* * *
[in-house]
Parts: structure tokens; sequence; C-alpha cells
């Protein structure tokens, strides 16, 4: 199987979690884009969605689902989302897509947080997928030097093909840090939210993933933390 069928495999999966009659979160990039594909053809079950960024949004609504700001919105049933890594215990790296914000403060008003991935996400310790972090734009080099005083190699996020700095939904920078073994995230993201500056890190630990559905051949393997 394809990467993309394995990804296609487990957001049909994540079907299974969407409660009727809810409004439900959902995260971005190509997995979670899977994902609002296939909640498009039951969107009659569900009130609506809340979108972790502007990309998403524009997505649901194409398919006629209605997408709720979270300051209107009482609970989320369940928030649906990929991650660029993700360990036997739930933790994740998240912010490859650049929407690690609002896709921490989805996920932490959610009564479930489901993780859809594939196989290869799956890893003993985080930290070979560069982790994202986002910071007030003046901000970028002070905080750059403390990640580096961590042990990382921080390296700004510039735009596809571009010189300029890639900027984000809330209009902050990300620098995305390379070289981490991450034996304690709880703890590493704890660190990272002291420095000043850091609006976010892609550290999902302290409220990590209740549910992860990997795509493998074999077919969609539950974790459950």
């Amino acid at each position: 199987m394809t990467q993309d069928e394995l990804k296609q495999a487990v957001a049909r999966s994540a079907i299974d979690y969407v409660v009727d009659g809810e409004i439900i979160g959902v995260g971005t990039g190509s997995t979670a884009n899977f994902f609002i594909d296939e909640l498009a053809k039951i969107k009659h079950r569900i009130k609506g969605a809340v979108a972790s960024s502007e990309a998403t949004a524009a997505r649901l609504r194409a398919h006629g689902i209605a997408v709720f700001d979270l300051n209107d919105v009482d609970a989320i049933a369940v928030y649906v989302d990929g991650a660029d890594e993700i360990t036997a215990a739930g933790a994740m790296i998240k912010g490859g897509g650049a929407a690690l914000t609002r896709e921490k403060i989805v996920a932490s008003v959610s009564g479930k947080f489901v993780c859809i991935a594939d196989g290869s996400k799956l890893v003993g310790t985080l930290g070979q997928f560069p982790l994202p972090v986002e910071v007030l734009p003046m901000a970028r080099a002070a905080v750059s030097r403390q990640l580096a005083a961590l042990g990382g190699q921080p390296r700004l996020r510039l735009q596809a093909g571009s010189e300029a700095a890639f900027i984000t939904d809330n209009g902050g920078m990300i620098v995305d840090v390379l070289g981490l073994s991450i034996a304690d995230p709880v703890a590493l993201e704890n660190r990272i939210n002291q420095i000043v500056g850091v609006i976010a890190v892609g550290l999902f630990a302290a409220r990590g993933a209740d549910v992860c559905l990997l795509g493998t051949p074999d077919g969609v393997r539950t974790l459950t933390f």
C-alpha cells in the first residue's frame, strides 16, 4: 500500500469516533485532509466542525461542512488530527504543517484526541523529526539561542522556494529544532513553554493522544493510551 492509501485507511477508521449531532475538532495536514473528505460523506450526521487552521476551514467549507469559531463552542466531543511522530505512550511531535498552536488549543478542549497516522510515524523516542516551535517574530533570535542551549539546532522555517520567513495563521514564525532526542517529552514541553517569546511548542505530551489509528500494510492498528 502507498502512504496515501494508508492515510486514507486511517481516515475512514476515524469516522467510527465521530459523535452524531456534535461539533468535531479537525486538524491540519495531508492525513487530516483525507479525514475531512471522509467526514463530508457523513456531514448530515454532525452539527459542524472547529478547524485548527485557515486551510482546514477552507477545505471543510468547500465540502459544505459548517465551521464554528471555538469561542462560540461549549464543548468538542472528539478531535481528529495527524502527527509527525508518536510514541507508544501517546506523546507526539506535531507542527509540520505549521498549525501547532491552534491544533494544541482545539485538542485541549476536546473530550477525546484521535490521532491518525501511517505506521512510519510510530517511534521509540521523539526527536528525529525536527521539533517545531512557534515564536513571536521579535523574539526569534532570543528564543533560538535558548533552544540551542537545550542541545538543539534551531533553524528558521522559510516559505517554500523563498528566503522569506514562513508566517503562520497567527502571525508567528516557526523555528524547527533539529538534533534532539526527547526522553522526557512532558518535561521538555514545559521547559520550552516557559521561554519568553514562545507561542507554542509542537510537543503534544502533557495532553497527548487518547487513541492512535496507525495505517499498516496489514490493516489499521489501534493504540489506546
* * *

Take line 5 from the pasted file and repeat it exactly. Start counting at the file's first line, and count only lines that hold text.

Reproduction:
C-alpha cells in the first residue's frame, strides 16, 4: 500500500469516533485532509466542525461542512488530527504543517484526541523529526539561542522556494529544532513553554493522544493510551 492509501485507511477508521449531532475538532495536514473528505460523506450526521487552521476551514467549507469559531463552542466531543511522530505512550511531535498552536488549543478542549497516522510515524523516542516551535517574530533570535542551549539546532522555517520567513495563521514564525532526542517529552514541553517569546511548542505530551489509528500494510492498528 502507498502512504496515501494508508492515510486514507486511517481516515475512514476515524469516522467510527465521530459523535452524531456534535461539533468535531479537525486538524491540519495531508492525513487530516483525507479525514475531512471522509467526514463530508457523513456531514448530515454532525452539527459542524472547529478547524485548527485557515486551510482546514477552507477545505471543510468547500465540502459544505459548517465551521464554528471555538469561542462560540461549549464543548468538542472528539478531535481528529495527524502527527509527525508518536510514541507508544501517546506523546507526539506535531507542527509540520505549521498549525501547532491552534491544533494544541482545539485538542485541549476536546473530550477525546484521535490521532491518525501511517505506521512510519510510530517511534521509540521523539526527536528525529525536527521539533517545531512557534515564536513571536521579535523574539526569534532570543528564543533560538535558548533552544540551542537545550542541545538543539534551531533553524528558521522559510516559505517554500523563498528566503522569506514562513508566517503562520497567527502571525508567528516557526523555528524547527533539529538534533534532539526527547526522553522526557512532558518535561521538555514545559521547559520550552516557559521561554519568553514562545507561542507554542509542537510537543503534544502533557495532553497527548487518547487513541492512535496507525495505517499498516496489514490493516489499521489501534493504540489506546